Seasonal patterns in mortality

During an analysis of a large annuity portfolio we took some time out to look at the pattern of mortality by season as well as the overall time trend. We fitted a model for age, gender and season, where the definition of season is that used by the ONS: each season covers three months, and where winter covers December, January and February. The results are shown below, where the mortality index has a value of 100 in January 1998.

Seasonal patterns and time trend for mortality

The chart shows a number of interesting features. Most obviously, there is a strong downward trend, reflecting the ongoing significant improvements in annuitant mortality in the United Kingdom.

The next feature is the strong cyclic intra-year patter: high mortality in winter months, followed by lighter mortality in summer months.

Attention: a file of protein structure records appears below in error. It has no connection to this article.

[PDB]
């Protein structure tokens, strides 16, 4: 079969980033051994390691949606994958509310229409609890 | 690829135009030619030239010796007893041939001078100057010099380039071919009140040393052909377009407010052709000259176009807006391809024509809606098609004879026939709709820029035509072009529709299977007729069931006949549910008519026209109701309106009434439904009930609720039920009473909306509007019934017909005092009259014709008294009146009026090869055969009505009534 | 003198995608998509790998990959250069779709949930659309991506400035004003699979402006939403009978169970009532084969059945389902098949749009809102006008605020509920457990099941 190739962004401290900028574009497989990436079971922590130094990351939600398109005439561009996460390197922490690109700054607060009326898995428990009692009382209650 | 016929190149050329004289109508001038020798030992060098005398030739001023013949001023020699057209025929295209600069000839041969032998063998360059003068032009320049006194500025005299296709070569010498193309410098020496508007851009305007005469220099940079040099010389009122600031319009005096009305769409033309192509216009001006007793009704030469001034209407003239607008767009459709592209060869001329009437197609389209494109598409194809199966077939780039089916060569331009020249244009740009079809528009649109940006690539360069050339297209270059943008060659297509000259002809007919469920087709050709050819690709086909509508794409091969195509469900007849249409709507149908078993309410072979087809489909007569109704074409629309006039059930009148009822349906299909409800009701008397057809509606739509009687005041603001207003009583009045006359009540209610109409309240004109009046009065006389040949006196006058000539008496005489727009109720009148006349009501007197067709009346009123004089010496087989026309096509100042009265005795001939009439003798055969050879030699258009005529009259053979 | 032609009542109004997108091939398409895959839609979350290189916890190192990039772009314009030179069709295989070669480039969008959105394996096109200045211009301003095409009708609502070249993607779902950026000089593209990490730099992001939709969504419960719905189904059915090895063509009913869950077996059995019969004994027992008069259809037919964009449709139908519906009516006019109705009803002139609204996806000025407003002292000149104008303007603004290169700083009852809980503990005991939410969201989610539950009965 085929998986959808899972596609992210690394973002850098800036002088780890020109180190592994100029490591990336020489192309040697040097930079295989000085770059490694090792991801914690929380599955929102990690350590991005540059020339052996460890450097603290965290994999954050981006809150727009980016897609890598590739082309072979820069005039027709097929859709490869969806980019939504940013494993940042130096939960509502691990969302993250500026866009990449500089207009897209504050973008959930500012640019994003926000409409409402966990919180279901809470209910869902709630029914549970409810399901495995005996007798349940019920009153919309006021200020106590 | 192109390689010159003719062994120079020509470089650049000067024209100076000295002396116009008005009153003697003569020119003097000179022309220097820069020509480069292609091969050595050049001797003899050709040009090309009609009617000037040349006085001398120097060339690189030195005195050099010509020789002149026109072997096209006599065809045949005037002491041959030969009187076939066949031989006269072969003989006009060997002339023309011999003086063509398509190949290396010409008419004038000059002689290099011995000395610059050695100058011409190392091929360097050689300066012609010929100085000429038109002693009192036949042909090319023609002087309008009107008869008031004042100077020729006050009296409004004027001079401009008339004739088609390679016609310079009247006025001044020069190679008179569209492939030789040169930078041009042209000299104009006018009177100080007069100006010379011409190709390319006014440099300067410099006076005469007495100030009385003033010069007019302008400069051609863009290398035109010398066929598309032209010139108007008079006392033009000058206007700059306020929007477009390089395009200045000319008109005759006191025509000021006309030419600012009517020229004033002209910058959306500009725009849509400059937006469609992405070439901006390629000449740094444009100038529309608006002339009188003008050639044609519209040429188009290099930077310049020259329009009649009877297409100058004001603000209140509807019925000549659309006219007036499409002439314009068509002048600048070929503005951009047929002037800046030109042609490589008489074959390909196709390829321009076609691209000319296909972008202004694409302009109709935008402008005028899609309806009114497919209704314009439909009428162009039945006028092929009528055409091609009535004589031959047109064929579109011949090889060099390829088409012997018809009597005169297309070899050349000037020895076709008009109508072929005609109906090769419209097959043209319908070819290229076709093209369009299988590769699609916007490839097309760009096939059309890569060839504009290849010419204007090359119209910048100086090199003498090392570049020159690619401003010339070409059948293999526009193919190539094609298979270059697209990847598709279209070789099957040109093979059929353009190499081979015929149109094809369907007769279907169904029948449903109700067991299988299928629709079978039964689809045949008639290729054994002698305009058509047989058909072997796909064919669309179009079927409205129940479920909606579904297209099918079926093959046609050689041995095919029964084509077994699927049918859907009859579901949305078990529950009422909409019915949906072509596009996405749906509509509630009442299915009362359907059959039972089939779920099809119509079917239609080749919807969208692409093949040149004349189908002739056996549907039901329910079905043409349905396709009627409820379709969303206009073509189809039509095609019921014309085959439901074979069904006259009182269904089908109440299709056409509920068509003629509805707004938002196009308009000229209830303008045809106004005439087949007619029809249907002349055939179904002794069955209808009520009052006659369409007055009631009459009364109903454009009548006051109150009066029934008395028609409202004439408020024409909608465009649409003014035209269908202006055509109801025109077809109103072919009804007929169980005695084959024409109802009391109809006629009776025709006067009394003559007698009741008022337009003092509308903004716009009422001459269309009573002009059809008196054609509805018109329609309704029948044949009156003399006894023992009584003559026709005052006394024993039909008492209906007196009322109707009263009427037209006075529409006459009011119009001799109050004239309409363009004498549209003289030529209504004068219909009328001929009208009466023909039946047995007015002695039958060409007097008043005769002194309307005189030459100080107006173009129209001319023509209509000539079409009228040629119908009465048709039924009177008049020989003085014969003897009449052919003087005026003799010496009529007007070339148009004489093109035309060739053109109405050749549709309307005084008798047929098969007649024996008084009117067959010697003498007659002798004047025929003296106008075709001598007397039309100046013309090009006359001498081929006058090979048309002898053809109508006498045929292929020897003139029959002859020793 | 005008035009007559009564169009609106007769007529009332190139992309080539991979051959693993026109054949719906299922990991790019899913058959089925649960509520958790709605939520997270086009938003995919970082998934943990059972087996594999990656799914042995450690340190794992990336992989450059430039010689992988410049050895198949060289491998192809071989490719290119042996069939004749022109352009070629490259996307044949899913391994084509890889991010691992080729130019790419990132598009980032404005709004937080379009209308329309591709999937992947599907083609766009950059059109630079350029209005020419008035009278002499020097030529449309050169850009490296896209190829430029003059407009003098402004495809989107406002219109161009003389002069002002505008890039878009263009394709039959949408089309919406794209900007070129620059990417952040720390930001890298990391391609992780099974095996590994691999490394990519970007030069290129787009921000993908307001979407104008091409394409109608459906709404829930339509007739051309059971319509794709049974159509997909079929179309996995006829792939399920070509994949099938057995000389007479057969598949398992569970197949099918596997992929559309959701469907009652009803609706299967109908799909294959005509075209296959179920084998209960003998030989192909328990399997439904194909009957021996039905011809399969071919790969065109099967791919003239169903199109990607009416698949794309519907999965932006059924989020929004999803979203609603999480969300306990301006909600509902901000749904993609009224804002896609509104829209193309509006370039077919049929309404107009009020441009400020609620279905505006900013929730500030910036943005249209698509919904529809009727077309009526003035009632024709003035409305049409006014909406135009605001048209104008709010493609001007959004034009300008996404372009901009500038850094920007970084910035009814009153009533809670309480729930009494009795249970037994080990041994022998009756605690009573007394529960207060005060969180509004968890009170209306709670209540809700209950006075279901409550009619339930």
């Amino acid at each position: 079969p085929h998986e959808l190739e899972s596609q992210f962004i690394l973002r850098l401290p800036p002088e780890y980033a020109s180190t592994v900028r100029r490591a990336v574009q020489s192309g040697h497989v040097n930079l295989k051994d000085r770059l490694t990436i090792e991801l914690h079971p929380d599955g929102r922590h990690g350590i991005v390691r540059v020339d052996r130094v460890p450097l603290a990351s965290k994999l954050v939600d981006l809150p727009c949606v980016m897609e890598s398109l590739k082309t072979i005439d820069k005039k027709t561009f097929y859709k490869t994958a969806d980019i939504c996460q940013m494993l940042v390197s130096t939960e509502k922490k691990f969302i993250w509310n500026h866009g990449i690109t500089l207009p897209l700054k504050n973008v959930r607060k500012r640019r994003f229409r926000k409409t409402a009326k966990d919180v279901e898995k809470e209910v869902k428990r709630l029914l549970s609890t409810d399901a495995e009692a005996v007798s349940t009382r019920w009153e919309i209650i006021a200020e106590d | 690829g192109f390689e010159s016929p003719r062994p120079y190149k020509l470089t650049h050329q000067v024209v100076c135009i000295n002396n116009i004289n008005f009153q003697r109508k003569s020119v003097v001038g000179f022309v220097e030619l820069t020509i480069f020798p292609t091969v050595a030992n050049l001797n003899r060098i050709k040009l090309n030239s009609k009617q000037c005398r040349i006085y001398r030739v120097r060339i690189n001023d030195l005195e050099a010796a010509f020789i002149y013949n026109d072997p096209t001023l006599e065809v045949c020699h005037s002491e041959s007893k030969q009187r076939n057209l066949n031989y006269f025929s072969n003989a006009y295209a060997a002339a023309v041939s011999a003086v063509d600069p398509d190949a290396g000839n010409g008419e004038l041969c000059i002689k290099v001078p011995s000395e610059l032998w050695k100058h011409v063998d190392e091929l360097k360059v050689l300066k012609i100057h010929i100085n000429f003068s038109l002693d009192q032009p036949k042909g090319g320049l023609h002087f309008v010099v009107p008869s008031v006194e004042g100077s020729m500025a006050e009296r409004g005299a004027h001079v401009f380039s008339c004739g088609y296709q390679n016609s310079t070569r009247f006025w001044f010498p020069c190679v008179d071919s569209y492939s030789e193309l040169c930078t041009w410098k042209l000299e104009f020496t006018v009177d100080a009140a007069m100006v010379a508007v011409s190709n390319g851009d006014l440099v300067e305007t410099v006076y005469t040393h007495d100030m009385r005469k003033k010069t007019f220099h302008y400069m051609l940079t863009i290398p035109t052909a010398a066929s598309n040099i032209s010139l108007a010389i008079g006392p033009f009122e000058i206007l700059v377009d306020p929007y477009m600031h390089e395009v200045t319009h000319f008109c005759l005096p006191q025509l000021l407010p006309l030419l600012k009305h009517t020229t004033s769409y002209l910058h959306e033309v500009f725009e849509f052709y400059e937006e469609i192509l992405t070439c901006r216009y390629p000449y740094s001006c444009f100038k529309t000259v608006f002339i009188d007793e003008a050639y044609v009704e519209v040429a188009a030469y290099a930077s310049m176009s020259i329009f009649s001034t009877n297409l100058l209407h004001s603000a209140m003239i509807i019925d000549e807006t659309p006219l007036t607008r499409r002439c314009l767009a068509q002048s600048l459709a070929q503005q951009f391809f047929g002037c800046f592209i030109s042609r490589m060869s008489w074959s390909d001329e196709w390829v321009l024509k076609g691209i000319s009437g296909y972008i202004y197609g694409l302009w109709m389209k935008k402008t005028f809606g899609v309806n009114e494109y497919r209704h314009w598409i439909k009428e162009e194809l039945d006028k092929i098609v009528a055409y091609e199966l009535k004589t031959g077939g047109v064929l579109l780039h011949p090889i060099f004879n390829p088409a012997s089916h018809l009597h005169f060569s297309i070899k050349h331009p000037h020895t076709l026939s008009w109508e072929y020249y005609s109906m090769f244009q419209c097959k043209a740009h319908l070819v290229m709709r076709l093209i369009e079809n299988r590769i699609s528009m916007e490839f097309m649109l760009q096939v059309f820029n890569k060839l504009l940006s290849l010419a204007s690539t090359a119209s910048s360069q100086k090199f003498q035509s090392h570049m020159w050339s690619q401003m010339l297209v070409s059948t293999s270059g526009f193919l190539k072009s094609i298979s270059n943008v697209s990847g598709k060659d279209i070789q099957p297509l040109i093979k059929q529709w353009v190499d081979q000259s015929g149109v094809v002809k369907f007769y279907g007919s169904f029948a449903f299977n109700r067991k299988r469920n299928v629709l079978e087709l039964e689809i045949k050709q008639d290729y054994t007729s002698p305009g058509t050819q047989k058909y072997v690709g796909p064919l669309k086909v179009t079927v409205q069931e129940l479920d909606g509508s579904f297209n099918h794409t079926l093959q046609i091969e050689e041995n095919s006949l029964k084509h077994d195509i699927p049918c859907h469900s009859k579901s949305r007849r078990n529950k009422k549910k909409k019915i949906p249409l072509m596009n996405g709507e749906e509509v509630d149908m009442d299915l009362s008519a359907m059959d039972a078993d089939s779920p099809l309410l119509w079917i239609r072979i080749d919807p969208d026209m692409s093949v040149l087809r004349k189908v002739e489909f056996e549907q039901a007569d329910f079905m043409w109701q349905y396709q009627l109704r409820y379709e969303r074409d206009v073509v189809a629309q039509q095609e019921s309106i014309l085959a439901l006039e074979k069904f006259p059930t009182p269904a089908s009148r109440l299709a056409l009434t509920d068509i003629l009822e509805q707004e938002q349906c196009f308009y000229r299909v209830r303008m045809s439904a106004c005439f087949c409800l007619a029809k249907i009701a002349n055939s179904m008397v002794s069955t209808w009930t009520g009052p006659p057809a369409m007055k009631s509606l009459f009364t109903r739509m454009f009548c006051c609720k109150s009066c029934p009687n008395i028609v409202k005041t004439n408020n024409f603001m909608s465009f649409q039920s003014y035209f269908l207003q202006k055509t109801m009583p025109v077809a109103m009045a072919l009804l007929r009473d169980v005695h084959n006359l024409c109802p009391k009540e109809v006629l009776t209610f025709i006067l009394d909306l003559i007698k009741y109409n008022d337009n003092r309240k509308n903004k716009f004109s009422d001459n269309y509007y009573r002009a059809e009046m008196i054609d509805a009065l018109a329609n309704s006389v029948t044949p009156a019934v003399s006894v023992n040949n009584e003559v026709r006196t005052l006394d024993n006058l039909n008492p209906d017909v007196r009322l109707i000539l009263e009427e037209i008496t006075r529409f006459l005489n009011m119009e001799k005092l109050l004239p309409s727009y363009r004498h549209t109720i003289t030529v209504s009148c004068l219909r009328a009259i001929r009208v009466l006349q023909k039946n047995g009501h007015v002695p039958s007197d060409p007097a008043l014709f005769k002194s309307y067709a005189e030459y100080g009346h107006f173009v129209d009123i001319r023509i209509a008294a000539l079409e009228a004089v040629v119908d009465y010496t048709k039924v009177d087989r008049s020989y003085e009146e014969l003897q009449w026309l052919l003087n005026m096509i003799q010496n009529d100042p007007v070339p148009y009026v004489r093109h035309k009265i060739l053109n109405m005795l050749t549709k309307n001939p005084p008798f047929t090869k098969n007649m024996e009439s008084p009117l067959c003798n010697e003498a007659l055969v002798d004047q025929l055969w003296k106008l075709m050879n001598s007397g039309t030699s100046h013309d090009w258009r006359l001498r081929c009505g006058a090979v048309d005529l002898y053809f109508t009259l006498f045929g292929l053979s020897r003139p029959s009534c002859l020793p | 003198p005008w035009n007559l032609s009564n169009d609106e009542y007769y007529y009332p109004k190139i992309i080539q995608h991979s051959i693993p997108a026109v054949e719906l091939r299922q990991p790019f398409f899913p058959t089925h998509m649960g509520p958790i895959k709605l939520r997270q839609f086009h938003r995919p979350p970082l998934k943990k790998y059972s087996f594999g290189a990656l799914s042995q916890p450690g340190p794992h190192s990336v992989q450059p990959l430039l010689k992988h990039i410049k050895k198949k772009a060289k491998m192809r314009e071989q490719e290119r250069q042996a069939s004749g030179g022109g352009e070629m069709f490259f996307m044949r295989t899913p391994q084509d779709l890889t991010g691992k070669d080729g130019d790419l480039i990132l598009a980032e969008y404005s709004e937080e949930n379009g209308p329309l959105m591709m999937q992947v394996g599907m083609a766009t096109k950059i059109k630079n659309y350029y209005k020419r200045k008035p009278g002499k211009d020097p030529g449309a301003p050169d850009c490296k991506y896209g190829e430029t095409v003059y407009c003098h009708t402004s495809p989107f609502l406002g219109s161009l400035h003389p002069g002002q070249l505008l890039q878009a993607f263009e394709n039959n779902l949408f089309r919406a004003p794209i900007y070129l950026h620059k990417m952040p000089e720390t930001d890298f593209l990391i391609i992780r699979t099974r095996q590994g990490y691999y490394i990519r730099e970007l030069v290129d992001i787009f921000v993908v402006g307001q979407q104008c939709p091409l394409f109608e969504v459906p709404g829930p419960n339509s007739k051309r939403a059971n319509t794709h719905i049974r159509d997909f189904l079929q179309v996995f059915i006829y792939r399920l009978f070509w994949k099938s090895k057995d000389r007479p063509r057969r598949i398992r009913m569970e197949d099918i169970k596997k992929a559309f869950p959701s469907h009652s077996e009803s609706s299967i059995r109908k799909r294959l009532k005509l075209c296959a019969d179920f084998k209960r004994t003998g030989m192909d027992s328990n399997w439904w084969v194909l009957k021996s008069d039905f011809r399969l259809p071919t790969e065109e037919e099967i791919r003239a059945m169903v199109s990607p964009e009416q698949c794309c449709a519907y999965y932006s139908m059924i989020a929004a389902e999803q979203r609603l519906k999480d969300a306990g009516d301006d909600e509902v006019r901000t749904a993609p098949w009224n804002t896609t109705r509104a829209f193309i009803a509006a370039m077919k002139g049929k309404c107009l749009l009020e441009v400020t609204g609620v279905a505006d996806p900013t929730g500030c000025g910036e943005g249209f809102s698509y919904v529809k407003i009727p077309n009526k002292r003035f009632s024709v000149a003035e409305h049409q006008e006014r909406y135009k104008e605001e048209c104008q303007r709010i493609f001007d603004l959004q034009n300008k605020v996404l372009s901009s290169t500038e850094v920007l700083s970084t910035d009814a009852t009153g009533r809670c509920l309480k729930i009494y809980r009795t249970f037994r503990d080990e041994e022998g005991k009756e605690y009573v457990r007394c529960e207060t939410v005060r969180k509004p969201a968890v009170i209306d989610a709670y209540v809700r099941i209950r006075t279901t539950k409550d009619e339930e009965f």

There is also evidence of negative autocorrelation: winters with very heavy mortality tend to be followed by summers with very light mortality. The years 1999 and 2000 show a very wide amplitude due to this.

One conclusion to draw from this is the importance of analysing mortality over as long a time period as possible to reduce the influence of period effects.

 

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Stephen Richards
Stephen Richards is the Managing Director of Longevitas
Seasonal patterns in Longevitas

Longevitas supports two methods of modelling seasonal patterns:

  1. The CalendarPeriod variable, and
  2. The SeasonalEffect variable.

Longevitas users can fit models with a variety of period effects using the CalendarPeriod variable. Simply go to the Configuration section and enable this in the Modelling tab. There you will also have the option to select the frequency of effects, as well as their alignment during the year. The CalendarPeriod is a categorical variable, i.e. the effect is assumed to be constant within the period.

The SeasonalEffect variable is a feature of the Hermite family of models. It is a continuous variable, and so is a more parsimonious option when modelling post-retirement mortality differentials.